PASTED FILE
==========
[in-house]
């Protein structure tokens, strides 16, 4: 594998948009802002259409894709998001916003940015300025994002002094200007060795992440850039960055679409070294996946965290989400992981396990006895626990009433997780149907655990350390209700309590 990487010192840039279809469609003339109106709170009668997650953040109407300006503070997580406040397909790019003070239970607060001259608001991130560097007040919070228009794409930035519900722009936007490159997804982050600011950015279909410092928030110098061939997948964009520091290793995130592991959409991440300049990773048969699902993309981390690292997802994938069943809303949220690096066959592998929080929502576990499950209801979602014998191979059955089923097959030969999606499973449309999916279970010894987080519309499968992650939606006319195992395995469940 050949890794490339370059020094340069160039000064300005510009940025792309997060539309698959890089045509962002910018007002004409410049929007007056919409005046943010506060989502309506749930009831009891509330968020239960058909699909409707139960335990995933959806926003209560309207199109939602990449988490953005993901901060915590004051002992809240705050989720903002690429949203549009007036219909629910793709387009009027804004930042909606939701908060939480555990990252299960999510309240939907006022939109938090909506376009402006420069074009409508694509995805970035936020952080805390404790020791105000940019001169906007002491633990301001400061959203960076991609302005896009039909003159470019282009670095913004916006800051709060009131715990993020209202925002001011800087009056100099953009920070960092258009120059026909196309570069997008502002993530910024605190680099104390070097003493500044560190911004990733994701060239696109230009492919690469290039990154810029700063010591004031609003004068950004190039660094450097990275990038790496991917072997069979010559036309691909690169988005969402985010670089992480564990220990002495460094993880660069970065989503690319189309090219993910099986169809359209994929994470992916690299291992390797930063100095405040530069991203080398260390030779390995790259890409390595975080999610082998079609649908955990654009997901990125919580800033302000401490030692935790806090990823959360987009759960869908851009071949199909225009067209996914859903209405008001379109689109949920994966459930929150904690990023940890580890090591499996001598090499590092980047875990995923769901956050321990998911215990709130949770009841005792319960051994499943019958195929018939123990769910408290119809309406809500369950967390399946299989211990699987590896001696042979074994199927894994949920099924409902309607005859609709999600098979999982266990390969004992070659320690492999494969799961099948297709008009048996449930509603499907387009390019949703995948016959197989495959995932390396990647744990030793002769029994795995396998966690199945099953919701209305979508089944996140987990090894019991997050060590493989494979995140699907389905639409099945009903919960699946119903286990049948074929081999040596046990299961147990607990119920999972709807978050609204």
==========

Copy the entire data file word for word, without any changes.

[in-house]
């Protein structure tokens, strides 16, 4: 594998948009802002259409894709998001916003940015300025994002002094200007060795992440850039960055679409070294996946965290989400992981396990006895626990009433997780149907655990350390209700309590 990487010192840039279809469609003339109106709170009668997650953040109407300006503070997580406040397909790019003070239970607060001259608001991130560097007040919070228009794409930035519900722009936007490159997804982050600011950015279909410092928030110098061939997948964009520091290793995130592991959409991440300049990773048969699902993309981390690292997802994938069943809303949220690096066959592998929080929502576990499950209801979602014998191979059955089923097959030969999606499973449309999916279970010894987080519309499968992650939606006319195992395995469940 050949890794490339370059020094340069160039000064300005510009940025792309997060539309698959890089045509962002910018007002004409410049929007007056919409005046943010506060989502309506749930009831009891509330968020239960058909699909409707139960335990995933959806926003209560309207199109939602990449988490953005993901901060915590004051002992809240705050989720903002690429949203549009007036219909629910793709387009009027804004930042909606939701908060939480555990990252299960999510309240939907006022939109938090909506376009402006420069074009409508694509995805970035936020952080805390404790020791105000940019001169906007002491633990301001400061959203960076991609302005896009039909003159470019282009670095913004916006800051709060009131715990993020209202925002001011800087009056100099953009920070960092258009120059026909196309570069997008502002993530910024605190680099104390070097003493500044560190911004990733994701060239696109230009492919690469290039990154810029700063010591004031609003004068950004190039660094450097990275990038790496991917072997069979010559036309691909690169988005969402985010670089992480564990220990002495460094993880660069970065989503690319189309090219993910099986169809359209994929994470992916690299291992390797930063100095405040530069991203080398260390030779390995790259890409390595975080999610082998079609649908955990654009997901990125919580800033302000401490030692935790806090990823959360987009759960869908851009071949199909225009067209996914859903209405008001379109689109949920994966459930929150904690990023940890580890090591499996001598090499590092980047875990995923769901956050321990998911215990709130949770009841005792319960051994499943019958195929018939123990769910408290119809309406809500369950967390399946299989211990699987590896001696042979074994199927894994949920099924409902309607005859609709999600098979999982266990390969004992070659320690492999494969799961099948297709008009048996449930509603499907387009390019949703995948016959197989495959995932390396990647744990030793002769029994795995396998966690199945099953919701209305979508089944996140987990090894019991997050060590493989494979995140699907389905639409099945009903919960699946119903286990049948074929081999040596046990299961147990607990119920999972709807978050609204």